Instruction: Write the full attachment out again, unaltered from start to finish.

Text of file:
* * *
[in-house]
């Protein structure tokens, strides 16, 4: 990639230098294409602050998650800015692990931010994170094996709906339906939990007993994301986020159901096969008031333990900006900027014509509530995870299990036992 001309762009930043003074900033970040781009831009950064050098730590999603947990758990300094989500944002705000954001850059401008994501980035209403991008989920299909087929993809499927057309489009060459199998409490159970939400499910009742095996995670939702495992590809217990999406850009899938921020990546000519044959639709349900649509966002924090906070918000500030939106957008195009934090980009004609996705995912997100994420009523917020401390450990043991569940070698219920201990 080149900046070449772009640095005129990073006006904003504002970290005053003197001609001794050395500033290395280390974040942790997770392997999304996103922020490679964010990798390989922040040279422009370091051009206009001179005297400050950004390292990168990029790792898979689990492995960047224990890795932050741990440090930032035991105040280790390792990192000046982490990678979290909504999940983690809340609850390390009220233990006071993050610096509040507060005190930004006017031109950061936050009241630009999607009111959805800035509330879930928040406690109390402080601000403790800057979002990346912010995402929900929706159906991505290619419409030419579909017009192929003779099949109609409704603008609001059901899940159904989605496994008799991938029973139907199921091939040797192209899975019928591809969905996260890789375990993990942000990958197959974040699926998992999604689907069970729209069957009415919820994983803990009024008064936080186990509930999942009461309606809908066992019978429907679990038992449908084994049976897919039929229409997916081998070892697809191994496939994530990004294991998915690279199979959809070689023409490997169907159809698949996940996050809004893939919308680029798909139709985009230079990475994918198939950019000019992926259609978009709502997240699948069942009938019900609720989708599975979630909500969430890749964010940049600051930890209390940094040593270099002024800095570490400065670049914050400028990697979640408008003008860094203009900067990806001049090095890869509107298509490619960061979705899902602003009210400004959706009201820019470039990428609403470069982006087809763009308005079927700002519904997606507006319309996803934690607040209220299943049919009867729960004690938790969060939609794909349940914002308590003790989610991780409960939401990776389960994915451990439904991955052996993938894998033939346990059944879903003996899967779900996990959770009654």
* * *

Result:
[in-house]
């Protein structure tokens, strides 16, 4: 990639230098294409602050998650800015692990931010994170094996709906339906939990007993994301986020159901096969008031333990900006900027014509509530995870299990036992 001309762009930043003074900033970040781009831009950064050098730590999603947990758990300094989500944002705000954001850059401008994501980035209403991008989920299909087929993809499927057309489009060459199998409490159970939400499910009742095996995670939702495992590809217990999406850009899938921020990546000519044959639709349900649509966002924090906070918000500030939106957008195009934090980009004609996705995912997100994420009523917020401390450990043991569940070698219920201990 080149900046070449772009640095005129990073006006904003504002970290005053003197001609001794050395500033290395280390974040942790997770392997999304996103922020490679964010990798390989922040040279422009370091051009206009001179005297400050950004390292990168990029790792898979689990492995960047224990890795932050741990440090930032035991105040280790390792990192000046982490990678979290909504999940983690809340609850390390009220233990006071993050610096509040507060005190930004006017031109950061936050009241630009999607009111959805800035509330879930928040406690109390402080601000403790800057979002990346912010995402929900929706159906991505290619419409030419579909017009192929003779099949109609409704603008609001059901899940159904989605496994008799991938029973139907199921091939040797192209899975019928591809969905996260890789375990993990942000990958197959974040699926998992999604689907069970729209069957009415919820994983803990009024008064936080186990509930999942009461309606809908066992019978429907679990038992449908084994049976897919039929229409997916081998070892697809191994496939994530990004294991998915690279199979959809070689023409490997169907159809698949996940996050809004893939919308680029798909139709985009230079990475994918198939950019000019992926259609978009709502997240699948069942009938019900609720989708599975979630909500969430890749964010940049600051930890209390940094040593270099002024800095570490400065670049914050400028990697979640408008003008860094203009900067990806001049090095890869509107298509490619960061979705899902602003009210400004959706009201820019470039990428609403470069982006087809763009308005079927700002519904997606507006319309996803934690607040209220299943049919009867729960004690938790969060939609794909349940914002308590003790989610991780409960939401990776389960994915451990439904991955052996993938894998033939346990059944879903003996899967779900996990959770009654």